hli

0th

Percentile

Heat Load Index

Calculates the McCune & Keon (2002) Heat Load Index

Usage
hli(x, check = TRUE, force.hemisphere = c("none", "southern", "northern"))
Arguments
x

rasterLayer class object

check

(TRUE/FALSE) check for projection integrity and calculate central latitude for non-geographic projections

force.hemisphere

If country is split at the equator, force southern or northern hemisphere equation c("southern", "northern")

Value

raster class object of McCune & Keon (2002) Heat Load Index

Note

Describes A southwest facing slope should have warmer temperatures than a southeast facing slope, even though the amount of solar radiation they receive is equivalent. The McCune and Keon (2002) method accounts for this by "folding" the aspect so that the highest values are southwest and the lowest values are northeast. Additionally, this method account for steepness of slope, which is not addressed in most other aspect rescaling equations. HLI values range from 0 (coolest) to 1 (hottest).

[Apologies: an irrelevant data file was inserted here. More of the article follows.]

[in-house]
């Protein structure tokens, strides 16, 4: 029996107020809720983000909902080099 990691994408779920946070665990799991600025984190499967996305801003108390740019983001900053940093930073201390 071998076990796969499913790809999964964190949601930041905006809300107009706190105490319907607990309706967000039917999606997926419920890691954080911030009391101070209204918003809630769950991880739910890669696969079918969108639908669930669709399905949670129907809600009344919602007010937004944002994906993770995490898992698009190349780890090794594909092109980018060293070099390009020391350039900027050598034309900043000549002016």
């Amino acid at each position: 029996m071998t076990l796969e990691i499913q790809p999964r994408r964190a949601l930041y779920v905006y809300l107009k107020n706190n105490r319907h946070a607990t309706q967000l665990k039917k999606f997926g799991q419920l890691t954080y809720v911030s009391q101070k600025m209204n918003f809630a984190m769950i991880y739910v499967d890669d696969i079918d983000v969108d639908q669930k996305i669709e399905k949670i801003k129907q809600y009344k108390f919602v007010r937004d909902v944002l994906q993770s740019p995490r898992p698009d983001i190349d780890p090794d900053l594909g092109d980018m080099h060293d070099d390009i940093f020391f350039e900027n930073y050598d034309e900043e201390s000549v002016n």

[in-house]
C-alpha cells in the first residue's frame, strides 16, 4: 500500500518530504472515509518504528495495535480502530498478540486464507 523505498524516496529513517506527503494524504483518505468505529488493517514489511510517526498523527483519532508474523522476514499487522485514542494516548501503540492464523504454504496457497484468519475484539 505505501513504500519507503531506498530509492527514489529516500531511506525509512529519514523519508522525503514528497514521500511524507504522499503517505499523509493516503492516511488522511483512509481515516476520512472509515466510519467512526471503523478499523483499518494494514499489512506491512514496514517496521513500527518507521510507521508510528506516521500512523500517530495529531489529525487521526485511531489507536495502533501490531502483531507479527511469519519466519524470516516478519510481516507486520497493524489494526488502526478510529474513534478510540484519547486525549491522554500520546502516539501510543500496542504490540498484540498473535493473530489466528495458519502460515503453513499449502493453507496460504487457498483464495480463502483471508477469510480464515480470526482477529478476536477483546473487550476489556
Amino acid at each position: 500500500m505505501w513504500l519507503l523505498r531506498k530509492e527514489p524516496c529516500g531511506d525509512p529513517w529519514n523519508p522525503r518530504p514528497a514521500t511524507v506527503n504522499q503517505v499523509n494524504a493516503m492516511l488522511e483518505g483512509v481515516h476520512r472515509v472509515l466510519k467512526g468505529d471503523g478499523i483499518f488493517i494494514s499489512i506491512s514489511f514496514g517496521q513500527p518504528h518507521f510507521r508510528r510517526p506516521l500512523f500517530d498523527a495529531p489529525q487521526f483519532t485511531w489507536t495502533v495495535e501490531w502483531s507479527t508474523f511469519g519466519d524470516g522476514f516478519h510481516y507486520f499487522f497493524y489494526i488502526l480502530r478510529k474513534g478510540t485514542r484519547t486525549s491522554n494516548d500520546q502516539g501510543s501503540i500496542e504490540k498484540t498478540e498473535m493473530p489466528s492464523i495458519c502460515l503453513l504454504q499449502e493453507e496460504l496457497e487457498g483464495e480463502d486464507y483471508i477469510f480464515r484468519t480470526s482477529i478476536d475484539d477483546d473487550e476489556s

The equations follow McCune (2007) and support northern and southern hemisphere calculations. The folded aspect for northern hemispheres use (180 - (Aspect <U+2013> 225) ) and for Southern hemisphere ( 180 - ( Aspect <U+2013> 315) ). If a country is split at the equator you can use the force.hemisphere argument to choose which equation to use. Valid values for this argument are "southern" and "northern" with the default "none".

References

McCune, B., and D. Keon (2002) Equations for potential annual direct incident radiation and heat load index. Journal of Vegetation Science. 13:603-606.

McCune, B. (2007). Improved estimates of incident radiation and heat load using non-parametric regression against topographic variables. Journal of Vegetation Science 18:751-754.

Aliases
  • hli
Examples
# NOT RUN {
  library(raster)
  data(elev)
  heat.load <- hli(elev)
    plot(heat.load, main="Heat Load Index") 
    
# }
Documentation reproduced from package spatialEco, version 1.3-2, License: GPL-3

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